USDA Mortgage

USDA Mortgage Loan Basics

The U.S.D.A. (United States Department of Agriculture) loan is commonly called the Section 502 loan. It was developed to increase home ownership for low to moderate income borrowers in more rural areas of the country. The U.S.D.A. partners with local lenders in Mass. to extend 100% financing to home buyers. The USDA loan is a fantastic, yet underutilized home mortgage product that is widely available in MA.

USDA Mortgage Facts

  • Eligibility is capped based on income
  • Property must also be in an eligible area
  • Zero Down Payment Required
  • Low competitive interest rates
  • 30 year fixed loan terms
  • Towns in All Mass Counties have eligible properties (except Suffolk)
  • Flexible credit underwriting – non-traditional credit may be accepted
  • Not limited to 1st time home buyers
  • No maximum purchase price
  • Seller concessions are allowed
  • Must be primary residence
  • Condos or Townhomes must meet standards of Fannie/Freddie/VA or FHA

Mass. Mortgage Buddy Tip: The U.S.D.A. loan is a fantastic Zero Down mortgage loan for home buyers in MA. It requires the same amount of paperwork as other traditional mortgages.

Step 1: Income Eligibility

The USDA is committed to increasing home ownership for low to moderate income MA residents that don’t have a lot of disposable income to save for a down payment, but who have demonstrated a history of responsible borrowing. To insure that USDA funding is being used for low to moderate home buyers, the USDA has income caps in place to restrict high income borrowers. In other words the borrower can’t make too much money. These are the Massachusetts USDA income limits

Standard Debt-to-Income Ratio for USDA loans is 29/41% with exceptions being made only with strong compensating factors

Step 2: Property Eligibility

Not only must the borrower income meet the USDA approved criteria, but the property must be eligible as well. Since USDA is traditionally for more rural communities, the property must fall within the approved geographical areas to be considered for USDA financing. Check to see what Mass. towns are in potentially eligible areas with our Mass USDA Map.

You should also search for a specific property address once you have located a house as some towns are only partially eligible. Mass USDA Property Eligibility.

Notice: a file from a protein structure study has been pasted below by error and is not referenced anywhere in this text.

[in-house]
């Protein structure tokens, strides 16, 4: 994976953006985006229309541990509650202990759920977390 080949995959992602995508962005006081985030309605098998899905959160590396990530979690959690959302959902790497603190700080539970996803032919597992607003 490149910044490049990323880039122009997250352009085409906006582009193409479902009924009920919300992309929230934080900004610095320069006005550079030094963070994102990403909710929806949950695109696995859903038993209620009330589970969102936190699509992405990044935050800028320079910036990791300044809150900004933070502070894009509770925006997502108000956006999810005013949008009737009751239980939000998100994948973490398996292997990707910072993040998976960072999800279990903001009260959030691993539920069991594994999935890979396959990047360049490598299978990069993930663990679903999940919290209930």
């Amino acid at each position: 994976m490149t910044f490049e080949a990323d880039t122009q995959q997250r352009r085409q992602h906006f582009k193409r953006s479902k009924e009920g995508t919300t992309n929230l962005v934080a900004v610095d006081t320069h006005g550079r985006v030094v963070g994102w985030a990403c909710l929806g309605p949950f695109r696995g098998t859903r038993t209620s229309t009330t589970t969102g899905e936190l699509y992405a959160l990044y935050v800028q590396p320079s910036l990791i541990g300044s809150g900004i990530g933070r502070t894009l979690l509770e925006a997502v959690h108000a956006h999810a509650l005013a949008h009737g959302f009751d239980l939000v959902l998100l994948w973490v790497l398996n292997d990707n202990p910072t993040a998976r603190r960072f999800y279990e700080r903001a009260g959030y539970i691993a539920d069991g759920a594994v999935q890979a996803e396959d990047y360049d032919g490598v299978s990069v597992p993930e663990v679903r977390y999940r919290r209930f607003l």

Important: USDA lending is for single family owner occupied properties only. The property can be existing or new construction. Multi-family properties are not eligible.  Condos are acceptable if the meet Fannie or Freddie guidelines, or, are FHA or VA approved.  Modular are allowed. Mobile homes are not. The property can’t have an in-ground swimming pool.

Step 3: Credit Guidelines

  • No stated minimum credit score needed for a USDA mortgage, but most lenders will look for at least a 640 credit score
  • 3 years out of bankruptcy, short sale or foreclosure with no late payments of any type on any credit accounts

USDA Mortgage Insurance Rates:

USDA loans have a relatively new mortgage insurance requirement. Mortgage insurance with USDA is different than a conventional or FHA product, because the mortgage insurance (some people call P.M.I.) remains as part of the monthly payment for the duration of the loan. It doesn’t “fall off” when you reach a certain equity position. For many this is a small price to pay for the ability to own a home with a zero down payment.

  • For purchases, 2.00% upfront fee paid at closing, based on the loan size. The upfront fee can be rolled into the loan
  • For refinances, 1.00% upfront fee paid at closing, based on the loan size.
  • For all loans, 0.33% annual fee based on the remaining principal balance.

So, for example, a $100,000 loan size in Hardwick, MA, would require a $2,000 mortgage insurance payment at closing, and $27 of mortgage insurance paid monthly. The $2,000 up-front MIP is rolled in, so the total loan amount is $102,000.


  • Accuracy matters – make sure to provide your lender with a complete financial picture & all of information requested
  • Inform your lender of any changes to your credit including credit inquiries, new accounts opened, or recent late payments
  • Always provide full bank or retirement statements that include your name/address/institution/full account#/all pages. If it says page 1 of 5, all 5 pages will be required.
  • Provide documentation after an approval is issued as quickly as possible
  • Even with a Zero Down mortgage loan, the buyer will still need funds for the home inspection, appraisal and closing costs
  • Once your loan has been cleared by the lender, the USDA must also sign off on the loan. This will add 2-4 days to your closing timeline


  • Do not deposit any money into your bank account (other than payroll checks) until first talking with your loan officer; Don’t ever deposit cash into your account during the mortgage process
  • Do not open up any new lines of credit or pull your credit until you have closed on your loan
  • Do not change your financial picture during the transaction – job change, payment history, etc.
  • Work with your lender, not against them. Sometimes it may seem like the lender is asking for too much paperwork, or irrelevant paperwork. The lender is just following strict guidelines. They are not picking on you. Try to be thorough, organized and review all of your documentation before sending it over to make sure it is complete.

Remember:Your lender is your best friend during this process. Be patient and work with them. The road to home ownership requires team work between buyer, lender, attorney & real estate agent.